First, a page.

Threaded rod and epoxy: A versatile option for leg joinery
Tim Coleman adapted a technique used with wooden dowels for a cleaner way to join legs to benchtops or tabletops without the need for aprons.
Synopsis: Seeking an alternative to the traditional mortise-and-tenon, Tim Coleman adapted a technique used with wooden dowels for a cleaner way to join legs to benchtops or tabletops without the need for aprons. He used a simple shopmade drilling jig and a hand drill to cut perfectly mating holes in parts that meet at odd angles. The combination of steel threaded rod and epoxy can create very strong joints in unlikely places.
I love wood-to-wood joinery, and the mortise-and-tenon joint, or some variation of it, is at the foundation of many of my tables, chairs, and cabinets. But in building a recent bench I found myself seeking an alternative to the traditional mortise-and-tenon. The bench would feature some extra-curly maple, and I decided to limit structural components for a clean, minimalist look. This meant no aprons to join the legs, and no intermediate stretchers to brace them. A long seat, and four legs. That’s all.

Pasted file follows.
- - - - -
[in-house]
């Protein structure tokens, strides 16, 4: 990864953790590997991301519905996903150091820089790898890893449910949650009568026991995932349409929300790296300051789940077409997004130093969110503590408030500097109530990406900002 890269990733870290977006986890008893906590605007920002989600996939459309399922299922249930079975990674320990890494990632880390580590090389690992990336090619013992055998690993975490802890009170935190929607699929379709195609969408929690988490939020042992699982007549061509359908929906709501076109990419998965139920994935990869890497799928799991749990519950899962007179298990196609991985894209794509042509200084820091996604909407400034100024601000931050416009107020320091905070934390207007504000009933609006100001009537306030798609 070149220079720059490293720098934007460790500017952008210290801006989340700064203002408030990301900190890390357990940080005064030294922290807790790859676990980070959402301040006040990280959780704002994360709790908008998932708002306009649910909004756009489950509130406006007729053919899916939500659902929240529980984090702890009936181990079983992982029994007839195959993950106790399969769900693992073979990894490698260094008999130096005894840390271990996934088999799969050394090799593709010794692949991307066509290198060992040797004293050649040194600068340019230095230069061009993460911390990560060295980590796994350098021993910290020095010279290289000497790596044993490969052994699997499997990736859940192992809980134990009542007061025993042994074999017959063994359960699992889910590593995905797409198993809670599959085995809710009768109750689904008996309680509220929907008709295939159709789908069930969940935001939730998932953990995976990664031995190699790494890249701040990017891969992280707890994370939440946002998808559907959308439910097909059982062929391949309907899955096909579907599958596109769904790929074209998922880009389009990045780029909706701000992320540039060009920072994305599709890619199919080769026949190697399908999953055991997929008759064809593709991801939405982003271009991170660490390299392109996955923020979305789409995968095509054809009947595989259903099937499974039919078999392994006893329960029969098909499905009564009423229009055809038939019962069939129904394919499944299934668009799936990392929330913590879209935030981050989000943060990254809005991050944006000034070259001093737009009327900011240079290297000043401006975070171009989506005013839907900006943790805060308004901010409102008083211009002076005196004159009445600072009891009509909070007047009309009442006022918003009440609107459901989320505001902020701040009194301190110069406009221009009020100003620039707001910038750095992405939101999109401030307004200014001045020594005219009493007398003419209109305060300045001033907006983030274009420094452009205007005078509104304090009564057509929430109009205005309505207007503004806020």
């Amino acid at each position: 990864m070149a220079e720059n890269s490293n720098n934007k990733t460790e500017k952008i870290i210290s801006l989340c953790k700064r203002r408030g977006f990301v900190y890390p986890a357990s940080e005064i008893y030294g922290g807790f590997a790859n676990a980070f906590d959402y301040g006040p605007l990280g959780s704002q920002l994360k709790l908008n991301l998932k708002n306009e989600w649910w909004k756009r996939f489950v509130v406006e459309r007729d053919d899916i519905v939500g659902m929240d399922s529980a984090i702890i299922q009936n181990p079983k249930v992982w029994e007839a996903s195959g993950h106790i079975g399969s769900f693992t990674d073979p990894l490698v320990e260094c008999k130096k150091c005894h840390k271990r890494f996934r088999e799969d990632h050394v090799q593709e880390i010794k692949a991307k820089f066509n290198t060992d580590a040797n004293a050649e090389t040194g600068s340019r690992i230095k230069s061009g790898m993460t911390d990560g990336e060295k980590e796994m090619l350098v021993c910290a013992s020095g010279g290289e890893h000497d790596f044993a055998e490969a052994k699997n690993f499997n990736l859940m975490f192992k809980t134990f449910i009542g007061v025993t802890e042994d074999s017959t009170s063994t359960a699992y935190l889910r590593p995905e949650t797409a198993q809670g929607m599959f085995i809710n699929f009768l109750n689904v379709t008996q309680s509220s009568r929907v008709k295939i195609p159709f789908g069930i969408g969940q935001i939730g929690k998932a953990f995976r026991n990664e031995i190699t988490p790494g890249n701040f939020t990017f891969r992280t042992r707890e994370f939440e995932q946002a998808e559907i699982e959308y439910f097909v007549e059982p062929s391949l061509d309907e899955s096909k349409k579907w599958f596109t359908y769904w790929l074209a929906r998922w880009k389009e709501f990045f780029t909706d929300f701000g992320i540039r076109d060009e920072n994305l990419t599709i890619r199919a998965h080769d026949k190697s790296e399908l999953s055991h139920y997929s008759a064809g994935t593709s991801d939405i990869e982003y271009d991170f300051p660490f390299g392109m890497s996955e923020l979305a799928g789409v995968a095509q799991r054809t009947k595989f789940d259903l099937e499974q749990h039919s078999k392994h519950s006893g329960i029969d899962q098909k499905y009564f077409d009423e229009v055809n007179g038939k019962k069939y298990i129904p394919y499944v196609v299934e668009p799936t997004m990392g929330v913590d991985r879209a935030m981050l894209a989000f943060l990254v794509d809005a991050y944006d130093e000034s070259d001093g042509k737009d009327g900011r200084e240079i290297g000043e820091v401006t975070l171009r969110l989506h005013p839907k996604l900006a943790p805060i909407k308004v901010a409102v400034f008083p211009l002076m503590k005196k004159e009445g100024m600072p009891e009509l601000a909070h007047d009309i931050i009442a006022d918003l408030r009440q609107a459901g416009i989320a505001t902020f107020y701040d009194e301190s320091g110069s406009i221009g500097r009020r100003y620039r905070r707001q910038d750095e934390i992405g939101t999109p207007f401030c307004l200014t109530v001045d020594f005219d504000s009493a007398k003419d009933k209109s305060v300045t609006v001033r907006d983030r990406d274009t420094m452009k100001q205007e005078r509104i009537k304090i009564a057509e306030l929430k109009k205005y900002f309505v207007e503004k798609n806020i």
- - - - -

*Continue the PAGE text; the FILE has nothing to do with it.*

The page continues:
At first thought, the joinery seemed straightforward. The legs were beefy and the seat was 1-5⁄8 in. thick where the legs join. Plenty of room for two side-by-side floating tenons. Using my slot mortiser (or Domino, or router) I could cut mortises in the legs and seat in a jiffy. But there was a complication. The bottom of the seat is curved, and the legs are rotated so their outside faces aren’t parallel with the edge of the seat. Cutting the seat mortises on an angle would be unwieldy and inaccurate using my slot mortiser, and if I used a router or Domino instead, I would need a custom jig setup.
Hoping for joinery that would be simpler but no less durable, my thoughts turned to dowels. I could make a simple drilling jig to guide the bit when cutting holes in the legs and seat. This would be an efficient and economical solution. But I was concerned about the strength of wooden dowels, even with four in each leg. I have seen wooden dowels loosen or break when a joint such as this is subject to a severe lateral blow.
The solution came in the form of 3⁄8-in. threaded steel rod instead of wood dowels, and slow-set epoxy for the adhesive. The epoxy gets in and around the threads and creates an incredibly strong and durable bond. And unlike wood dowels, the steel rods can withstand the most severe forces. This was a joint that I felt confident would hold up over time.
From Fine Woodworking #285
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Exposed joinery, echoed shapes, and elegant curves on display